An abnormal accumulation of fluid between the double-layered membrane that surrounds the testis
- Most common in infants and the elderly
- Genetics and lifestyle are not significant factors
The double-layered membrane that surrounds each testis normally contains a small amount of fluid. If an excessive amount of fluid accumulates within this membrane, a swelling called a hydrocele will result. This condition is most common in infant boys and elderly men. In most cases, there is no apparent cause, but hydroceles have been linked to infection, inflammation, or injury to the testis. Rarely, a hydrocele that develops in adulthood is due to a tumour in the testis (see Cancer of the testis).
A hydrocele usually develops as a visible swelling in the scrotum. There may be a heavy, dragging sensation in the scrotum due to its increased size, but the swelling is not normally painful.
What might be done?
If you think you may have a hydrocele, you should consult your doctor. He or she will first try to identify a hydrocele by holding a torch against the affected area of your scrotum. If the swelling is due to excess fluid, light will shine through the swelling. Ultrasound scanning of the scrotum may also be used to confirm the diagnosis and to exclude an underlying testicular disorder such as a tumour.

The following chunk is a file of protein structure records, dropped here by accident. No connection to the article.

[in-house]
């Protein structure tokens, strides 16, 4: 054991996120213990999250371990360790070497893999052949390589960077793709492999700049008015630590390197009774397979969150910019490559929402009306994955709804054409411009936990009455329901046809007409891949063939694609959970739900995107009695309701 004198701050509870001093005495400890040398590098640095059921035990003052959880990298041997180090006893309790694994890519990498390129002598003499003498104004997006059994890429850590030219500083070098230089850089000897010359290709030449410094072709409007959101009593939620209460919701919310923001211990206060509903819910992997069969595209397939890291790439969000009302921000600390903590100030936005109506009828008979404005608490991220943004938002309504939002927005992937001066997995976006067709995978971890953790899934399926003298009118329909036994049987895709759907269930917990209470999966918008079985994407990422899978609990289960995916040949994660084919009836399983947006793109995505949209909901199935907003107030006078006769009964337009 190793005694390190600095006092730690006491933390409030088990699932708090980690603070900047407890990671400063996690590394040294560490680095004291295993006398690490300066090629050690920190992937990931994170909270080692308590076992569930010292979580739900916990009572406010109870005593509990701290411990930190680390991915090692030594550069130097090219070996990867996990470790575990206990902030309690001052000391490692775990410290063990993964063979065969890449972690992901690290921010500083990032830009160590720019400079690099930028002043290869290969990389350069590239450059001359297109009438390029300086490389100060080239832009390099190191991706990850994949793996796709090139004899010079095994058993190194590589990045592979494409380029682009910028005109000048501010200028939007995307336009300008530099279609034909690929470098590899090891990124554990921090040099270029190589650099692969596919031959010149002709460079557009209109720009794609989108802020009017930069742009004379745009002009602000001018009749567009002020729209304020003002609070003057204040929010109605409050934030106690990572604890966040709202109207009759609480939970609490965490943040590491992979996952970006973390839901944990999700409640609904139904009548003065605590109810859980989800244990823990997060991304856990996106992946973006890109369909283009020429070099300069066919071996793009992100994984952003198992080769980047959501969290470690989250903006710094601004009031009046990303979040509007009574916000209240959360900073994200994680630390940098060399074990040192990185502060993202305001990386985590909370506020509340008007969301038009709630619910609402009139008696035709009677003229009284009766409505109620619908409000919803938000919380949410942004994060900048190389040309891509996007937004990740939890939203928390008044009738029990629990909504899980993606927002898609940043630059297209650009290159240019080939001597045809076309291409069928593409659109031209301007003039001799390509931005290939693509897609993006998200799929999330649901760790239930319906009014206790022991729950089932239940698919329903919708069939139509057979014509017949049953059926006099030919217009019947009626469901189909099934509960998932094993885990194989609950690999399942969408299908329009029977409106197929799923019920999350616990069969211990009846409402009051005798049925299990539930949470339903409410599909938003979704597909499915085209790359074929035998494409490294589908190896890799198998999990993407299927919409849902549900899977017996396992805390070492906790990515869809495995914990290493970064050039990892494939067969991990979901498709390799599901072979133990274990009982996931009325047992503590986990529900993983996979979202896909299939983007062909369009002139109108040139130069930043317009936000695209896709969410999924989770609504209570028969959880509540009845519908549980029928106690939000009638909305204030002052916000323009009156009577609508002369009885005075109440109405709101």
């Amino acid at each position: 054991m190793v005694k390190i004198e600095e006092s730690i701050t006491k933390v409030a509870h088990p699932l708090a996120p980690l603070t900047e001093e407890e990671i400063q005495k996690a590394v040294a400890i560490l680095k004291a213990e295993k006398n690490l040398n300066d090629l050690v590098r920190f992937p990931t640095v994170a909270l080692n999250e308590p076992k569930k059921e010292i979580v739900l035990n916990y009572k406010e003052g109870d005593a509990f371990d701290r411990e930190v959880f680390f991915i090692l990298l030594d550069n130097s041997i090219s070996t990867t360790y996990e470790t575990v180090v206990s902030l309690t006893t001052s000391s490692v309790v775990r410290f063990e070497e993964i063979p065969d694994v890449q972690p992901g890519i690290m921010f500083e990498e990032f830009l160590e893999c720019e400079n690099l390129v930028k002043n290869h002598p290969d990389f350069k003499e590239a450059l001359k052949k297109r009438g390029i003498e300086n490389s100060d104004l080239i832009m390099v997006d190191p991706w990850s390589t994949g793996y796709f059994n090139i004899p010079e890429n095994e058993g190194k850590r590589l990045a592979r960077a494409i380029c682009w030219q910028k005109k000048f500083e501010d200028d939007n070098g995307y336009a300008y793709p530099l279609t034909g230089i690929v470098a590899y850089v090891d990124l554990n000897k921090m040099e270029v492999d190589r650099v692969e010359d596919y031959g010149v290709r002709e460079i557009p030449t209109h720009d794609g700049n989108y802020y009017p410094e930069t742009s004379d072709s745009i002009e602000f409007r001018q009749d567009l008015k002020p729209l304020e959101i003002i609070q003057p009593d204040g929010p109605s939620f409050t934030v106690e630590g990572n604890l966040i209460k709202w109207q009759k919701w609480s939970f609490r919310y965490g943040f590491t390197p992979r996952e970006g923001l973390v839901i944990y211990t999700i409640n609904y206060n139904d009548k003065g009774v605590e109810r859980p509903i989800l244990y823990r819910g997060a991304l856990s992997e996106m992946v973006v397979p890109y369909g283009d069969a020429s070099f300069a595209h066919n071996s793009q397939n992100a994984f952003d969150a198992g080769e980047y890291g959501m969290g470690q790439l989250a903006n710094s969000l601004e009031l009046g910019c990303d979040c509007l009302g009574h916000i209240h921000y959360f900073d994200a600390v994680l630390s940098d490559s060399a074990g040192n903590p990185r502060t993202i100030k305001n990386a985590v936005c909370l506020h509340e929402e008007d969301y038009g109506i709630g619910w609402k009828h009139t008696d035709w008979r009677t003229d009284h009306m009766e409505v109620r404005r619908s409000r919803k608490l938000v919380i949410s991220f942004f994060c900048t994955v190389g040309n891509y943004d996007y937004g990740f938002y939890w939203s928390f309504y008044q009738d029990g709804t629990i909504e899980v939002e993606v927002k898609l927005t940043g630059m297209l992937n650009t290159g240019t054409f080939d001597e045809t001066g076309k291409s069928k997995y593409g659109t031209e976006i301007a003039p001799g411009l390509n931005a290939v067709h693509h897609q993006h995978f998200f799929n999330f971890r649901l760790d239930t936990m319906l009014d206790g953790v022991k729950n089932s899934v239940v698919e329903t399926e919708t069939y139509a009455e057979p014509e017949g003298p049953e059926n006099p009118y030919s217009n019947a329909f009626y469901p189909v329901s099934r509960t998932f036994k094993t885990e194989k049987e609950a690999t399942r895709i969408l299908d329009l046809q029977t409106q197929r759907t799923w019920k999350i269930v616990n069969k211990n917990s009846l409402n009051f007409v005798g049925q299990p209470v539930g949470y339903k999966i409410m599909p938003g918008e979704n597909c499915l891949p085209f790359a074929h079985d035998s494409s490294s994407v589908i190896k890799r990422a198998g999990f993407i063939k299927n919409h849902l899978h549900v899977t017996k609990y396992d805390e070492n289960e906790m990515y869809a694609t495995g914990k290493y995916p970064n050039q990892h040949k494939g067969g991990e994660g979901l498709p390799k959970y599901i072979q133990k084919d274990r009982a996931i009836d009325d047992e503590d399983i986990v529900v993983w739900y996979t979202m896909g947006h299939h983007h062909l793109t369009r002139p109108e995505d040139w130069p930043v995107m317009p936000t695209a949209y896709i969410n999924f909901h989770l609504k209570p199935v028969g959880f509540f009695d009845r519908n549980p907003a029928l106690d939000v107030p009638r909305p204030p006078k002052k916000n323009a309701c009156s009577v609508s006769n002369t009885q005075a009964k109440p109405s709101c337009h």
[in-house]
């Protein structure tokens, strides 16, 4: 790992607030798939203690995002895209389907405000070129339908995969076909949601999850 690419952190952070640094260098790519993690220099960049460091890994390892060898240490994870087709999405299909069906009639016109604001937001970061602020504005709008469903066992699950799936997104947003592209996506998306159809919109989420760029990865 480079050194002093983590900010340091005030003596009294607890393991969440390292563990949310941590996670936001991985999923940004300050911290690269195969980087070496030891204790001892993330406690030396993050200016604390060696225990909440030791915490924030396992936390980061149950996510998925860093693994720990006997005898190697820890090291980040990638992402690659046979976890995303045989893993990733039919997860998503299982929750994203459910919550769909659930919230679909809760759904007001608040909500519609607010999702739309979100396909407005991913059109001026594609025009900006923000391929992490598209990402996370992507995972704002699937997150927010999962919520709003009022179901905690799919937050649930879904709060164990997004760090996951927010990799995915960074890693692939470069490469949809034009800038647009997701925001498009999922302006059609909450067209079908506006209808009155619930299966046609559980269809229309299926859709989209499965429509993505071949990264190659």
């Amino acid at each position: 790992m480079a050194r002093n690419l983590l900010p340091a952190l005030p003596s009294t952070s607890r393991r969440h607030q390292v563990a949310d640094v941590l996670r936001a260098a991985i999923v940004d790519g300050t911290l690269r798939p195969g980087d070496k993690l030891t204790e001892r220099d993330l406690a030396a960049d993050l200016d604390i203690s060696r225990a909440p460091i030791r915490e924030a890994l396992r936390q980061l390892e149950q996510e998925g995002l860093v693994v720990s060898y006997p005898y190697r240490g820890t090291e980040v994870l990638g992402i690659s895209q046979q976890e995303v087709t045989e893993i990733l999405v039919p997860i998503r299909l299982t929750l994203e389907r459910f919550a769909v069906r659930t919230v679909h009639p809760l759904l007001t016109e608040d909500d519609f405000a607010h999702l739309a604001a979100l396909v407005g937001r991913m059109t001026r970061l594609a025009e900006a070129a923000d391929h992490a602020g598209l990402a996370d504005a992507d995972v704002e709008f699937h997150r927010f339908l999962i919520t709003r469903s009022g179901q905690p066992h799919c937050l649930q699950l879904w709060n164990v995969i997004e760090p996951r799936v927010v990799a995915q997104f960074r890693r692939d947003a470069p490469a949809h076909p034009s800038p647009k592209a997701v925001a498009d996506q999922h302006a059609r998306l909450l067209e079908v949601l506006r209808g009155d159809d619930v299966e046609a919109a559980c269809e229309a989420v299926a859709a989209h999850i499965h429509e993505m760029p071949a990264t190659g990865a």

Hydroceles that develop in infants often subside by the age of 6 months without needing treatment. In all cases, if a hydrocele becomes uncomfortable or painful, it may be treated by a minor operation in which the sac containing the excess fluid is removed. Alternatively, the fluid may be drained using a hollow needle, and a sclerosant (a substance that makes the layers of the membrane stick together) may be injected to prevent the hydrocele from recurring.
If the hydrocele is linked to an infection, an antibiotic may be prescribed. If a tumour is found, you will be referred for further tests and treatment.
From the 2010 revision of the Complete Home Medical Guide © Dorling Kindersley Limited.
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